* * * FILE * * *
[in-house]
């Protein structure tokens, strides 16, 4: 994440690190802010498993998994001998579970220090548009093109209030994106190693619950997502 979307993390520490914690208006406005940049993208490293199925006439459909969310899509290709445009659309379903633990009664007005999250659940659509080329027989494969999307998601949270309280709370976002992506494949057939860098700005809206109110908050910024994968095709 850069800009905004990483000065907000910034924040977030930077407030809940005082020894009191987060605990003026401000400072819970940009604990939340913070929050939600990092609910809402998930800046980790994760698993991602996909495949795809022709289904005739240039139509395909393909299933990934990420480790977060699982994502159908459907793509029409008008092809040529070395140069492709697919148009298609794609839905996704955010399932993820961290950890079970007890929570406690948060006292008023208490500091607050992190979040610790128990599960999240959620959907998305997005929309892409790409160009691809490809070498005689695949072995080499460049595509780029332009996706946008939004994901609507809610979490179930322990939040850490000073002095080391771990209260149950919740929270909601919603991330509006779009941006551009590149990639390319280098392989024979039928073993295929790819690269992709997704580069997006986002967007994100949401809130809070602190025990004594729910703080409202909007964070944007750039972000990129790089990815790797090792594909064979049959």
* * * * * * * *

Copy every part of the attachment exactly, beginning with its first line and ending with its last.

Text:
[in-house]
């Protein structure tokens, strides 16, 4: 994440690190802010498993998994001998579970220090548009093109209030994106190693619950997502 979307993390520490914690208006406005940049993208490293199925006439459909969310899509290709445009659309379903633990009664007005999250659940659509080329027989494969999307998601949270309280709370976002992506494949057939860098700005809206109110908050910024994968095709 850069800009905004990483000065907000910034924040977030930077407030809940005082020894009191987060605990003026401000400072819970940009604990939340913070929050939600990092609910809402998930800046980790994760698993991602996909495949795809022709289904005739240039139509395909393909299933990934990420480790977060699982994502159908459907793509029409008008092809040529070395140069492709697919148009298609794609839905996704955010399932993820961290950890079970007890929570406690948060006292008023208490500091607050992190979040610790128990599960999240959620959907998305997005929309892409790409160009691809490809070498005689695949072995080499460049595509780029332009996706946008939004994901609507809610979490179930322990939040850490000073002095080391771990209260149950919740929270909601919603991330509006779009941006551009590149990639390319280098392989024979039928073993295929790819690269992709997704580069997006986002967007994100949401809130809070602190025990004594729910703080409202909007964070944007750039972000990129790089990815790797090792594909064979049959």